Thursday, April 23, 2009

Secondary Anxiety and Trading Performance

A while back I wrote about performance anxiety as the most common emotional issue faced by traders and covered some of the techniques that are most effective in combating performance anxiety. There is, however, another variety of anxiety that affects traders that receives almost no attention. Psychologists call it secondary anxiety.

Let's say a person has a panic attack, an overwhelming experience of anxiety and dread that isn't connected to anything obvious. That panicky feeling may be so frightening that the person develops a fear of the attacks. That is how panic disorder patients often develop agoraphobia: they assume that their attacks are caused by something in their environment, so they avoid going places that (they think) might trigger further attacks.

Similarly, I've worked with students who have suffered from test anxiety, a very common form of performance anxiety. They become so fearful that they'll become anxious during a test that they generate the very fear that they hope to avoid!

When people become anxious about their own anxiety, that is called secondary anxiety. It is a particularly thorny problem, because it sets up a vicious cycle: more anxiety leads to more fears of anxiety leads to further nervousness.

A key element that perpetuates the cycle is avoidance of situations that might trigger anxiety. As long as we try to avoid what we fear, our fears control us. Psychologically, the only cure for anxiety is to directly confront our fears *while we remain under control*. That way, we learn in our experience that threatening situations are manageable.

What happens with traders is that they respond to losses (or threatened losses) with disruptive anxiety, often because they are trading excessive size/risk. As a result, they develop a fear of these disruptions and avoid situations that could lead to repeat incidents. One trader I worked with never increased his size in a way that was commensurate with his skills. He made money, but never as much as he should have. It turns out that this was his way of coping with large, painful losses early in his career. His small size was his way of keeping secondary anxiety at bay; he wasn't simply afraid of losing money, but was also afraid of losing his mind.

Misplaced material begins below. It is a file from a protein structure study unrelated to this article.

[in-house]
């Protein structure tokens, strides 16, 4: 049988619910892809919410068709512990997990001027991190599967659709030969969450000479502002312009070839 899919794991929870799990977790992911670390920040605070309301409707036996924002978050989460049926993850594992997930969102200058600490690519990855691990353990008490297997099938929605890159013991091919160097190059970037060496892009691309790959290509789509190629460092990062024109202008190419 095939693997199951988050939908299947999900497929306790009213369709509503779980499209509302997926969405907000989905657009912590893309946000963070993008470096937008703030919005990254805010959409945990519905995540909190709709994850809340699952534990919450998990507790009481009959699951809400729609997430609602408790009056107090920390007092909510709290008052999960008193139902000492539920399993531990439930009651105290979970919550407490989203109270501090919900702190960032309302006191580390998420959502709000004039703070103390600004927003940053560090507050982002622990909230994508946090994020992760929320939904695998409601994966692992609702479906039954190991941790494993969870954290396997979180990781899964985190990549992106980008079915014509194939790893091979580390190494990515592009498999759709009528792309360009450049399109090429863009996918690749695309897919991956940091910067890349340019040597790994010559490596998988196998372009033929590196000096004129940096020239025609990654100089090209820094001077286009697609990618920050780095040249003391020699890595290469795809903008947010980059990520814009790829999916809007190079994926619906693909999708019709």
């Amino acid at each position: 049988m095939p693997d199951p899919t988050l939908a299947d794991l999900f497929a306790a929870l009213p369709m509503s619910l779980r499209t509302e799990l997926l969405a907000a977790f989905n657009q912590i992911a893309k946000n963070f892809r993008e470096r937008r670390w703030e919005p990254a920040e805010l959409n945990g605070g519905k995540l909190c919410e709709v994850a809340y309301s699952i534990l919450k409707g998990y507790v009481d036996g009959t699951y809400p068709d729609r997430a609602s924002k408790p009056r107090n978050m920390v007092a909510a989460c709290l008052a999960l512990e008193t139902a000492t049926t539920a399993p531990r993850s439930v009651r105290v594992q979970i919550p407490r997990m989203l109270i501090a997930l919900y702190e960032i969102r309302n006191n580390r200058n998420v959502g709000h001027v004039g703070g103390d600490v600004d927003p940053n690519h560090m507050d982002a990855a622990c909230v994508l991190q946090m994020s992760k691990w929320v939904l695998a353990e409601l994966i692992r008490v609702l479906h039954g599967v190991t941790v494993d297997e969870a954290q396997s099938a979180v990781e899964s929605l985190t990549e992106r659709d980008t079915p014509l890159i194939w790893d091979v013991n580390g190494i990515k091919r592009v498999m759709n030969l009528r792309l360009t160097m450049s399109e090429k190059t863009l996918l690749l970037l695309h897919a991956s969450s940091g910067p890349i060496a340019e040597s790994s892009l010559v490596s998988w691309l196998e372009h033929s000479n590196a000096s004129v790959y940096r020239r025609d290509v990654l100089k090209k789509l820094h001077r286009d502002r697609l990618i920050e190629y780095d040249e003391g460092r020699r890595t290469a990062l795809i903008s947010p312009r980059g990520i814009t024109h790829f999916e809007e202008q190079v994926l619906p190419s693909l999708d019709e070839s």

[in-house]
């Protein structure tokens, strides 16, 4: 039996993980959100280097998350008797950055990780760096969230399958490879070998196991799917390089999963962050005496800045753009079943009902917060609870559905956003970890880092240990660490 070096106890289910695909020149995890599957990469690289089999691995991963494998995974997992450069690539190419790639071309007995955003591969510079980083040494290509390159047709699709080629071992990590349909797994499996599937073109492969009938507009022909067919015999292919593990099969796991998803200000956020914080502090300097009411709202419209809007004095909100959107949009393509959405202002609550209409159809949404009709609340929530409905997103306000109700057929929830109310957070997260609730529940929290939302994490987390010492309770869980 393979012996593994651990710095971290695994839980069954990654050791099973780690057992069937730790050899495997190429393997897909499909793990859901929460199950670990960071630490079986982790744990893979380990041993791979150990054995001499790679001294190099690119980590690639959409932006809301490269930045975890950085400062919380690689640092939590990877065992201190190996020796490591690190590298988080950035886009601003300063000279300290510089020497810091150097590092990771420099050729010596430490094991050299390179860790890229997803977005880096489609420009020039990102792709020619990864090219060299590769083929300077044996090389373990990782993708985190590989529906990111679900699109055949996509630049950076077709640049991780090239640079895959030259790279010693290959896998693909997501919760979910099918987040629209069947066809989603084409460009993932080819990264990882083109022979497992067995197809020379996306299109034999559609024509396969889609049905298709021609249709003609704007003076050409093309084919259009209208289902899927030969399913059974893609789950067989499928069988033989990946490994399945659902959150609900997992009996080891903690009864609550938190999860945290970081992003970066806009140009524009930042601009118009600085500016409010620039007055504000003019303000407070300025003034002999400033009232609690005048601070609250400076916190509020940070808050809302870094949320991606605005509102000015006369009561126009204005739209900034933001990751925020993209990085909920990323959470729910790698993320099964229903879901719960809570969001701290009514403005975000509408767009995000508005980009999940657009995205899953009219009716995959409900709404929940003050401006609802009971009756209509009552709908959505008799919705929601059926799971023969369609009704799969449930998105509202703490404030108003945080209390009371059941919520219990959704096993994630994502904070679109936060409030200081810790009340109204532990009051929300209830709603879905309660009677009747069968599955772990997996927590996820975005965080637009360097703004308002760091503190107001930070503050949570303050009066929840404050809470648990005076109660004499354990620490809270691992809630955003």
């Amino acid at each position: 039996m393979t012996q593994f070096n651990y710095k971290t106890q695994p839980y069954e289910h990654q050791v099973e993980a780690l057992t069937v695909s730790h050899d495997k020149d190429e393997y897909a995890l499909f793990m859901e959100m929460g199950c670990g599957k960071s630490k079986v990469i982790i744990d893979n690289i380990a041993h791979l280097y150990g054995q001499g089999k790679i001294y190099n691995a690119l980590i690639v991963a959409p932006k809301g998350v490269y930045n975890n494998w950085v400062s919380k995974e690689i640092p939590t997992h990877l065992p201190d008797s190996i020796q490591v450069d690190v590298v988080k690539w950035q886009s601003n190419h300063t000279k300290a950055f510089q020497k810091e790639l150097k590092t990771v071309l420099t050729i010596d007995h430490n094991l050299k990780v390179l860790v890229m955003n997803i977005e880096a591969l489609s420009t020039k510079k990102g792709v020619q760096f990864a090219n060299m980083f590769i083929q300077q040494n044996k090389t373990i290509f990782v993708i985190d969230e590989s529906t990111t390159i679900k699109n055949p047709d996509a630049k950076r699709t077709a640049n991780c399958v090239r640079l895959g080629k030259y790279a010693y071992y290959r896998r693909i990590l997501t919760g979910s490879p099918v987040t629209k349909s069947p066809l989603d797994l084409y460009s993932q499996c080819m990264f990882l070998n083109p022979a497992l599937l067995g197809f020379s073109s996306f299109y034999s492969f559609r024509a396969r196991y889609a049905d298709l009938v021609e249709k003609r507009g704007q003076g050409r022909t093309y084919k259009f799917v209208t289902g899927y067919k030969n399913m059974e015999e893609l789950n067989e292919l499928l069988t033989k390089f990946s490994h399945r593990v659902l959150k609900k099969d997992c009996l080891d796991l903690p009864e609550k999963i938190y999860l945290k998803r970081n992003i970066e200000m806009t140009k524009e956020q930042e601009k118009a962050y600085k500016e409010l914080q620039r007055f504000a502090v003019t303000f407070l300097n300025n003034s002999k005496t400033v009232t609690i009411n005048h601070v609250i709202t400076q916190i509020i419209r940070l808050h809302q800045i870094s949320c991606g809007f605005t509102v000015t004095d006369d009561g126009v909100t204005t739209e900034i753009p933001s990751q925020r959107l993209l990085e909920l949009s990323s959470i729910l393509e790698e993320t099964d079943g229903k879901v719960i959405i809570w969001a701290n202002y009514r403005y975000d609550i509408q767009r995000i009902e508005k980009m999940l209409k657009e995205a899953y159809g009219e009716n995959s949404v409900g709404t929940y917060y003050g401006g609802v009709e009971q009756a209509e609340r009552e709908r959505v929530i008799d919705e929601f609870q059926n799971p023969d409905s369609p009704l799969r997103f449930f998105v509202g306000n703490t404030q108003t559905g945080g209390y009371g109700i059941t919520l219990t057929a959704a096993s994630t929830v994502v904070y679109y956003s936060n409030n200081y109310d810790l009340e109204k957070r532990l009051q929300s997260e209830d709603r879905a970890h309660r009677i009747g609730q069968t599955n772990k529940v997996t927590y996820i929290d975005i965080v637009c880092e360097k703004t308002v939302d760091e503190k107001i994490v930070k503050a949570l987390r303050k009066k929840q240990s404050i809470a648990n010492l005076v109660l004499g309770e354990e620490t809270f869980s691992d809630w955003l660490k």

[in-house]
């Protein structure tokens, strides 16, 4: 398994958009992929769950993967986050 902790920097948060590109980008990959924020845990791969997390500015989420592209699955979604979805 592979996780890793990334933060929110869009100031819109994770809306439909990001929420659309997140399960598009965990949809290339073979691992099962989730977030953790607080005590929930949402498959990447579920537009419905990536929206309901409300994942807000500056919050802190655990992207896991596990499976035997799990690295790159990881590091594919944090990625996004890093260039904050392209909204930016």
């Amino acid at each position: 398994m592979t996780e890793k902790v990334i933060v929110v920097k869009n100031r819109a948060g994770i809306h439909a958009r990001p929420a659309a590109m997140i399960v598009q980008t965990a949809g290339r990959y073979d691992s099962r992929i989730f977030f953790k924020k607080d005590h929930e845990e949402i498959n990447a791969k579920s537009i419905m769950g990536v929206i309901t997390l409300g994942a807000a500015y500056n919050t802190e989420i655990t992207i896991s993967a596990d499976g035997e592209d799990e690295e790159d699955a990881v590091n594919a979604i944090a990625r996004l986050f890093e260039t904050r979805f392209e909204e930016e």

Another trader I worked with was so afraid of going on "tilt" that he overanalyzed trading opportunities, often missing good trades. The "tilt" that he feared had its roots in anxiety: losing control over trading, because of losing emotional control.

The approach I've found most helpful for such secondary anxiety is guided imagery, aided by biofeedback. In intensive sessions, I will have traders mentally rehearse scenarios of losing money *while they keep their bodies under control*. Heart rate variability biofeedback has been especially helpful in this regard; the Freeze Framer program that I refer to in this post is now known as emWave and has worked well for me.

The key is to use the biofeedback as a training device to help yourself stay physically calm and collected, even as you visualize the anxiety provoking situations that would normally trigger secondary anxiety. By repeating these situations in your mind again and again until you sustain physical control, you literally train yourself to master your responses, eliminating secondary anxiety by building self-efficacy.

We cannot avoid feelings of nervousness, fear, and anxiety, especially in situations that involve performance under conditions of risk and uncertainty. We can, however, avoid become nervous about our nervousness and fearful of our fear. We will always have emotions while trading; we don't have to be controlled by them.